It’s been a weird year for movies. We had to watch them on couches or in bed instead of in the transportive silence of a movie theater. The screens we saw them on were smaller, the popcorn we ate with them didn’t taste quite the same, and we often watched and processed them alone instead of being surrounded by cheering, gasping, and crying fans and talking about them with friends as we made our way through a darkened parking lot, forever changed by what we experienced inside that movie theater.
It’s been a weird year—but that doesn’t mean it was a lost one.
It was different—but different doesn’t always have to be bad.
Even though I missed movie theaters more than most places during the last year, I still got to watch a lot of great movies. I still managed to watch all of this year’s Best Picture contenders, and I’m still excited for tonight’s Oscars ceremony.
The date may be different. The experience might not be the same. But the joy’s still there.
Today is still a day to celebrate movies. And movies still gave me a whole lot to celebrate in a long, hard, lonely year.
As I went through my Oscar ballot (with plenty of help from the wonderful folks at Collider FYC), I was struck by just how much movies—and a lot of these movies in particular—helped me work through the emotions that came along with this year. Whether it was the way Promising Young Woman helped me process my anger, the way Nomadland gave me language to talk about grief, the way Judas and the Black Messiah gave me the space to cry about injustice, the way Minari gave me a moment of peace and beauty while still acknowledging that life is hard, or the way Sound of Metal made me feel okay about grieving experiences and parts of myself, so many of these movies spoke to the common human experience of grief and how we work through it. And that was exactly what I needed to see this year—stories of heartbreak but also, in so many of these movies, stories of hope, of lights at the ends of long tunnels that we sometimes have to light ourselves.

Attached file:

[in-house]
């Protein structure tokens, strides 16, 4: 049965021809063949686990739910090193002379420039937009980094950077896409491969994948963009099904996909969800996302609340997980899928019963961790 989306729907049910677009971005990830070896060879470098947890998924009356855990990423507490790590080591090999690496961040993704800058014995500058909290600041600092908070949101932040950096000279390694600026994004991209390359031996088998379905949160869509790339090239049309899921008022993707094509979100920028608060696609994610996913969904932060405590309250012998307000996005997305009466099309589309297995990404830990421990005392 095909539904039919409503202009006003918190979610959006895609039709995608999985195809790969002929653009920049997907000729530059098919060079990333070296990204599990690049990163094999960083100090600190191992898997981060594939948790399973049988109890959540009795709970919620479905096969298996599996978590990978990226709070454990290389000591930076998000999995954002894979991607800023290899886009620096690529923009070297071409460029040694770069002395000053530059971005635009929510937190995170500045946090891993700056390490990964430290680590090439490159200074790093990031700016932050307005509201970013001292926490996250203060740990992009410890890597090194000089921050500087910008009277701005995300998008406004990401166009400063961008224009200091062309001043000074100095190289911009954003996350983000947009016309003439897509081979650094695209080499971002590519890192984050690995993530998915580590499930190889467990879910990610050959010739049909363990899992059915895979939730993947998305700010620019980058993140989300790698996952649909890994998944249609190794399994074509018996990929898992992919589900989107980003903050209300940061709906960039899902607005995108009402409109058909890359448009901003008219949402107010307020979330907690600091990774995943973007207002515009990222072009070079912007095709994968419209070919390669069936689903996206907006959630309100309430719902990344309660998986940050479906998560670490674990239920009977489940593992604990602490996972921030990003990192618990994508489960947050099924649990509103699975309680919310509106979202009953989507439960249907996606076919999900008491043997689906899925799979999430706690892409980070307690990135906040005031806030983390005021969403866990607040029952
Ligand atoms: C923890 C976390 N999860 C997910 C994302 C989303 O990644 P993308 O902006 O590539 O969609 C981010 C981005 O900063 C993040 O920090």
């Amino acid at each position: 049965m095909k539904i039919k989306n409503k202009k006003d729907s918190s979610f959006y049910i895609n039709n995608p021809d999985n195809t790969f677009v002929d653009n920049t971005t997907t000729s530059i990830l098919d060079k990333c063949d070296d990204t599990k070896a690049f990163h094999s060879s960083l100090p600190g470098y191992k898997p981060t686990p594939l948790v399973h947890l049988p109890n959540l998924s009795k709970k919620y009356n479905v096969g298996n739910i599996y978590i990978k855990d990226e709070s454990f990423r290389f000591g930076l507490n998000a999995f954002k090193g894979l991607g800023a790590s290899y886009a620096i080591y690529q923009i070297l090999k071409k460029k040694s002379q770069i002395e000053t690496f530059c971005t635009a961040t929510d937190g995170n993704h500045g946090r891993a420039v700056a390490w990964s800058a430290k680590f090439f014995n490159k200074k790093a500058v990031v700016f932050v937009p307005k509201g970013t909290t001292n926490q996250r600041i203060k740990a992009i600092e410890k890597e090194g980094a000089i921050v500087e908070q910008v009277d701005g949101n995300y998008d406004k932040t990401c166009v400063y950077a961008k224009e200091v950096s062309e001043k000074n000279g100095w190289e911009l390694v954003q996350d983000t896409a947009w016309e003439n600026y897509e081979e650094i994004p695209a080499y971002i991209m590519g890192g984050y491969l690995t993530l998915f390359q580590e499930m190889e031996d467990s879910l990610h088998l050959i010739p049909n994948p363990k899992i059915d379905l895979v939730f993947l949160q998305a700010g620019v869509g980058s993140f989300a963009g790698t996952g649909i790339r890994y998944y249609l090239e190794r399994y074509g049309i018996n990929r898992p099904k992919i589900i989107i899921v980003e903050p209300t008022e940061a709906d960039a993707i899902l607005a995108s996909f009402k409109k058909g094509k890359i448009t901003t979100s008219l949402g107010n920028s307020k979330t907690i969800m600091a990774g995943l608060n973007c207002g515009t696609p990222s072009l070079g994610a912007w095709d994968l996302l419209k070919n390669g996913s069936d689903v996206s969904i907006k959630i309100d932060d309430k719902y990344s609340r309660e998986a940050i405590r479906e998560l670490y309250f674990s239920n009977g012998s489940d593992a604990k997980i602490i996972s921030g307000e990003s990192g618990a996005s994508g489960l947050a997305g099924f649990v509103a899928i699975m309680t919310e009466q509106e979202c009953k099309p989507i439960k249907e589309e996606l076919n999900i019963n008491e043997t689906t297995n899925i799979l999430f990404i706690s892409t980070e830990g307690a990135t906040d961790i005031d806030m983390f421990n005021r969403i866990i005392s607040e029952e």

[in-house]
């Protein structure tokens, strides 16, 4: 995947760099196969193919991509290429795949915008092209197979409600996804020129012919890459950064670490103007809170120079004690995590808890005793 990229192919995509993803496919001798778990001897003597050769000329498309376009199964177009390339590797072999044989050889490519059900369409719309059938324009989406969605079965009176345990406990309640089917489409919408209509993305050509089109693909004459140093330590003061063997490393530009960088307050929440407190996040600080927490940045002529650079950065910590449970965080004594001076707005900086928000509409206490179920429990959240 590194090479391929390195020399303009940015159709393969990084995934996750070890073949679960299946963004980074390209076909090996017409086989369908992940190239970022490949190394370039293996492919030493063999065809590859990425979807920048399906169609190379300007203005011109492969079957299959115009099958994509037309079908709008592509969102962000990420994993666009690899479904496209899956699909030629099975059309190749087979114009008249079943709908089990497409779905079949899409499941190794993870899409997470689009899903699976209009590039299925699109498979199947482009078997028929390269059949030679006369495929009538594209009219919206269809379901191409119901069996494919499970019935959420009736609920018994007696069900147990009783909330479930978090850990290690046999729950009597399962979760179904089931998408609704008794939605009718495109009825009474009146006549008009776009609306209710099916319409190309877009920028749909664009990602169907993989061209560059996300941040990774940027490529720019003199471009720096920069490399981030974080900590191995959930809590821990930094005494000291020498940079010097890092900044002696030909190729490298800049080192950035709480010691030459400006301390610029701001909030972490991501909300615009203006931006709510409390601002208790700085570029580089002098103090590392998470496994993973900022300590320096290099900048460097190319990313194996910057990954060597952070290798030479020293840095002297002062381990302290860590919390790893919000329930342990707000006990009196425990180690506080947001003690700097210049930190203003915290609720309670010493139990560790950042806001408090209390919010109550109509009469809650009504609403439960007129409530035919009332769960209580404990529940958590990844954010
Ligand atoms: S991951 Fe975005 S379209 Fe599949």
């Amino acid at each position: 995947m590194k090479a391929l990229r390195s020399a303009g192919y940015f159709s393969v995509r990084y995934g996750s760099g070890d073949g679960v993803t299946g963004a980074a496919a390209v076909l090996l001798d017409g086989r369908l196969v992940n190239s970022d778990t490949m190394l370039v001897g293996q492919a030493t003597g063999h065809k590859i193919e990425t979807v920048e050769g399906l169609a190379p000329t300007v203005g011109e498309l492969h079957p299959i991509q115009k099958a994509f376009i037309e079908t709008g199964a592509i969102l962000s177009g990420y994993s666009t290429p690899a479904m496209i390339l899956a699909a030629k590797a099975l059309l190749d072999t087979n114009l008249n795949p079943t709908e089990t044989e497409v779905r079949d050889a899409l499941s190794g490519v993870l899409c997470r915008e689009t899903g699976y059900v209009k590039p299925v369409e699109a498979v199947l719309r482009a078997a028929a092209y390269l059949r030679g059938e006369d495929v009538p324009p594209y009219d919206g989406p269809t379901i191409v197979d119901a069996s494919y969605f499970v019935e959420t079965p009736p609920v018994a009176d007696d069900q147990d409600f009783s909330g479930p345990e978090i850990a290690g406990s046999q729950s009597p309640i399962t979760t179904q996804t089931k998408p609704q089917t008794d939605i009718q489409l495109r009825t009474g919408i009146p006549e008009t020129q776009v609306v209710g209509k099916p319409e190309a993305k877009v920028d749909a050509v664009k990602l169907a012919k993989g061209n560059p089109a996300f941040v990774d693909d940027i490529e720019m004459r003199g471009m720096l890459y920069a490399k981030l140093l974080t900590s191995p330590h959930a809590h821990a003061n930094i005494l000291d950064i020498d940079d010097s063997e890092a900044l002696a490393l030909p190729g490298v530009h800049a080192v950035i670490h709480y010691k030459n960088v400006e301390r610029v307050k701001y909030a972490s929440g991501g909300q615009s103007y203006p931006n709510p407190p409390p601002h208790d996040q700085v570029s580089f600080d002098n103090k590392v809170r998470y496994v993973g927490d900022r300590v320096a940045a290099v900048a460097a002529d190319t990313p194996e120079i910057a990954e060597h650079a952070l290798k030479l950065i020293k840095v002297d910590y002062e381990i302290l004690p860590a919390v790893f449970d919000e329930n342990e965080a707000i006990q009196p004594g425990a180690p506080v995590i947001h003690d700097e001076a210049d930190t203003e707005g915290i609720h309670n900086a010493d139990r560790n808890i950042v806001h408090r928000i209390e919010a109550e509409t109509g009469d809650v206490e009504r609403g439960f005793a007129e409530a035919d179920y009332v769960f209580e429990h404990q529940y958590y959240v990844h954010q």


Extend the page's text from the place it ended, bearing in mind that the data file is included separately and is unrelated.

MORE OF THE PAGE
So even though I picked my favorites below, I want this post to serve as a celebration of all the movies that made us feel exactly what we needed to feel in a year when we all needed catharsis perhaps more than ever.
Today is a good day. And no matter who wins any of these awards, tonight is going to be a good night.
It’s been a weird year—for movies and for everything else.
But there’s still joy to be found. There are still things to celebrate.
And today, I’m choosing joy.
My Pick: Nomadland
My Thoughts: Some years, the Best Picture race is tight up until the very end. This is not one of those years. With critics’ groups wins, film festival accolades, and plenty of other precursors all lined up, it seems Nomadland is a pretty sure thing to take home the biggest award of the night. And I can’t think of a more deserving frontrunner. This film is beautiful—what could have been a gritty look at a difficult lifestyle is instead a tribute to the beauty of the open road and the possibility and freedom it symbolizes. But it’s also a tribute to the power of community. From the outside, this looks like a film about one woman, but it’s actually about the fact that this one woman is part of a family she has found and made for herself—and how no one could survive a nomadic life without the support, love, and care their community provides for them. It’s a film about contrasts—the splendor of America’s landscape versus the brutality of America’s economic system; the darkness of grief versus the soft light of hope; isolation versus community; families you’re born into versus families you choose. And the way this movie weaves seamlessly between all those contrasts with empathy and a uniquely gentle touch made it unlike anything else I watched this year—in the best possible way.